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18th Apr 13Managed by Chatham House
Financed by DEFRA
Environment groups want fish protected in WTO deal
Geneva - State subsidies that encourage overfishing should be banned under any World Trade Organisation (WTO) free trade pact, environmental groups said on Tuesday.
Conservationist groups WWF and Oceana urged countries negotiating a new WTO deal to back a U.S. proposal on ending incentives that have vastly expanded the size of the worlds fishing industry, pressuring stocks worldwide and threatening extinction for many species.
"We are pouring billions of dollars into overfishing today. That is just madness in a world where fish stocks are depleting in every ocean," WWF Senior Fellor David Schorr said.
Scientists have warned that the worlds fisheries are on a steep decline and could collapse beyond repair within 50 years if current trends continue. More than 1 billion people worldwide depend on fish as their primary source of protein.
Total fishing subsidies, including money for things like research and stock management, are estimated at $34 billion a year, a third of the value of the sectors overall sales.
Capacity-increasing subsidies, including government supports for ships, fuel, or fishing equipment, are believed to add up to about $20 billion a year worldwide.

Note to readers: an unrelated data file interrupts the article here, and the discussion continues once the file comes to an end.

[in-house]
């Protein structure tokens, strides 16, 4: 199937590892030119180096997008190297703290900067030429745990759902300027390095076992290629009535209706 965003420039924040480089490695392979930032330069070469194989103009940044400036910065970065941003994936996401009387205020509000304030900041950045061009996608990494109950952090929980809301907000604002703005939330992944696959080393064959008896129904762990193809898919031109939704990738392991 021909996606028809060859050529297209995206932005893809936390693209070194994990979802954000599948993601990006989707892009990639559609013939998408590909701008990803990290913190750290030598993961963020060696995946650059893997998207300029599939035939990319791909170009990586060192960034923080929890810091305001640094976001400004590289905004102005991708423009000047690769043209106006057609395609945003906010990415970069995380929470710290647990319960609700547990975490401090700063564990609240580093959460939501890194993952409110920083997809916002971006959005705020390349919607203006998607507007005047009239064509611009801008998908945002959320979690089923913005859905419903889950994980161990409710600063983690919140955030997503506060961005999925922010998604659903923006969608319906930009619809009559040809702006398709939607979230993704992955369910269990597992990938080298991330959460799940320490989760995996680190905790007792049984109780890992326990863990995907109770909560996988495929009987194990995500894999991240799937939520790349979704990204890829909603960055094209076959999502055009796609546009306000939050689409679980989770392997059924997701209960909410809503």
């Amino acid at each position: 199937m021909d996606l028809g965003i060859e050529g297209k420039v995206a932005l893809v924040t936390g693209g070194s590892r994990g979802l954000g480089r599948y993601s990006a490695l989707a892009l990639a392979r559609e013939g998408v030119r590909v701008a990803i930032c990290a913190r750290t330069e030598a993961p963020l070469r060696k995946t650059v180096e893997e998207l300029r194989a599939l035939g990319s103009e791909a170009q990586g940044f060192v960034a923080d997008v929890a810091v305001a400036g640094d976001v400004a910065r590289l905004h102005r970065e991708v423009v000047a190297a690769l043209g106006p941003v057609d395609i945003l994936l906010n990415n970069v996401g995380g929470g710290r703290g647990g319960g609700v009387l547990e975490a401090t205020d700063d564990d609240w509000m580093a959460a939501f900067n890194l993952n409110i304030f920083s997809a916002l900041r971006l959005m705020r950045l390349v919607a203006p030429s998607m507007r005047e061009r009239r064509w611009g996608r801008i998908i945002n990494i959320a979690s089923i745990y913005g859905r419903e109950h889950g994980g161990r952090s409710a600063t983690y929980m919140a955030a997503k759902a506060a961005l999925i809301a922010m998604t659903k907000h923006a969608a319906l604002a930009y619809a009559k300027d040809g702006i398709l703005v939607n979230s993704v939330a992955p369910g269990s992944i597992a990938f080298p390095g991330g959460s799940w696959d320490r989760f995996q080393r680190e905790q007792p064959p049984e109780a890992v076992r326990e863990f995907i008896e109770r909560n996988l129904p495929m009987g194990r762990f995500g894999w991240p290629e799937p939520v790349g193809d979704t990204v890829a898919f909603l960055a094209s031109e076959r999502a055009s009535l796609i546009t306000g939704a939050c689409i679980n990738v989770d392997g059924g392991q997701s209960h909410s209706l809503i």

The U.S. proposal includes a broad ban on subsidies that encourage overcapacity and overfishing, including for the buying of fishing vessels and their running costs. It also sets limits on remaining subsidies and requires countries to disclose the assistance they give to the industry.
"Strong action by the WTO will help control the race to fish that is the core of the problem," Washingtons WTO Ambassador Peter Allgeier said in remarks to a two-day WTO negotiating session, which began on Tuesday.
While countries with big fishing interests voiced differing views, some such as Japan and Canada showed openness to an eventual deal. Europe did not attack the U.S. proposal outright and the most vocal opposition came from Norway, diplomats said.
Any agreement on fisheries would be included in the WTOs long-stalled Doha free trade round, which is bogged down in differences over agricultural and industrial tariffs.
Allgeier dismissed any chance of fishing being negotiated as a stand-alone pact if the Doha round grinds to a halt.
"We are working under the assumption that there will be a single undertaking, a successful Doha round, and therefore this will fit into there," he told reporters at the WTO.
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Issues/International trade / WTO